An ABC News poll in Iraq, conducted with Time magazine and other media partners, includes some remarkable results: Despite the daily violence there, most living conditions are rated positively, seven in 10 Iraqis say their own lives are going well, and nearly two-thirds expect things to improve in the year ahead.
Campaigning Stops a Day Ahead of Iraq Vote
Iraq's Wolf Brigade Said to Be Effective, at Times Brutal
Securing the Election
Surprisingly, given the insurgents' attacks on Iraqi civilians, more than six in 10 Iraqis feel very safe in their own neighborhoods, up sharply from just 40 percent in a poll in June 2004. And 61 percent say local security is good — up from 49 percent in the first ABC News poll in Iraq in February 2004.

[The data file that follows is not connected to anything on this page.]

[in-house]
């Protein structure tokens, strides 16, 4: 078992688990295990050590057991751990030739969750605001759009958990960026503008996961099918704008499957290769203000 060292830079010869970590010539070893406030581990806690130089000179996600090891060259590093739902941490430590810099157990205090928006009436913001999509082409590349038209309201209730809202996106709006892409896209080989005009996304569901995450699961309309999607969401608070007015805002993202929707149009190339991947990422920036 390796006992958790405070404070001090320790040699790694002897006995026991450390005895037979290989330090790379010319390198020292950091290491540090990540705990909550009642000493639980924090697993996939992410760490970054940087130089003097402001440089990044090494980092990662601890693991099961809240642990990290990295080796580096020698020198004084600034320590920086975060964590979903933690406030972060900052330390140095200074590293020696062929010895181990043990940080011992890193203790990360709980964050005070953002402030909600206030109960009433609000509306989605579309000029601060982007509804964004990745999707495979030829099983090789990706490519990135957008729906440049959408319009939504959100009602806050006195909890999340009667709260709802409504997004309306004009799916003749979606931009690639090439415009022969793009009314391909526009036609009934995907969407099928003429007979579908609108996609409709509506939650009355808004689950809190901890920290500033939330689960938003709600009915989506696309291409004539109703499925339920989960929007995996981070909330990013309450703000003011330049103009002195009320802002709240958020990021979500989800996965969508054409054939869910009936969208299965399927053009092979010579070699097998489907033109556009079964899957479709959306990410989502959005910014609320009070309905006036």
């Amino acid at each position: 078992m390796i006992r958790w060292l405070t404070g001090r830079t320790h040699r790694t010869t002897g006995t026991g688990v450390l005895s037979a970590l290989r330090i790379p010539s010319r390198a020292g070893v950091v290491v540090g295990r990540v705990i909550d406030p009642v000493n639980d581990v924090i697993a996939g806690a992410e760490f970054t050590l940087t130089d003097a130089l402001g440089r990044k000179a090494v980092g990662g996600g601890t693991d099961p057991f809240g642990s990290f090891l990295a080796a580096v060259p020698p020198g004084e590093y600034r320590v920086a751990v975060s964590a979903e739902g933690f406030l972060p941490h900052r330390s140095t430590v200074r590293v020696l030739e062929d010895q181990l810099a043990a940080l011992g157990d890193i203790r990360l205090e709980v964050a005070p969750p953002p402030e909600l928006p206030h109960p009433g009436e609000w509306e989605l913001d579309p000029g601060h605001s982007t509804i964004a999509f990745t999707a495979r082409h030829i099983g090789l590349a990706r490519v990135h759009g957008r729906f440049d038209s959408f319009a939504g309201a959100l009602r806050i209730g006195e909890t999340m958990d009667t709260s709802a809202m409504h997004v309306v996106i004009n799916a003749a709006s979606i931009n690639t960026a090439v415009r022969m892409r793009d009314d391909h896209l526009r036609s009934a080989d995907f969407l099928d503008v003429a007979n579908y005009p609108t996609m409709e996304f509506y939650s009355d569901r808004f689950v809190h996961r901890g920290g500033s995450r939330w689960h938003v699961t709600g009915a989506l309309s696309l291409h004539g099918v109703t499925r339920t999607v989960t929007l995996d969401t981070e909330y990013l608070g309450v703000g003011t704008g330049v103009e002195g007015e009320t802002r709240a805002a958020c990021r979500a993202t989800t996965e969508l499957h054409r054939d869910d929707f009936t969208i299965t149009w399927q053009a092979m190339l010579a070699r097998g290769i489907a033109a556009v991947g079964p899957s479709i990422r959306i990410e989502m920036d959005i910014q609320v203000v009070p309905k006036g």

Nonetheless, nationally, security is seen as the most pressing problem by far; 57 percent identify it as the country's top priority. Economic improvements are helping the public mood.
Average household incomes have soared by 60 percent in the last 20 months (to $263 a month), 70 percent of Iraqis rate their own economic situation positively, and consumer goods are sweeping the country. In early 2004, 6 percent of Iraqi households had cell phones; now it's 62 percent. Ownership of satellite dishes has nearly tripled, and many more families now own air conditioners (58 percent, up from 44 percent), cars, washing machines and kitchen appliances.
Life In Iraq: Percent Saying Good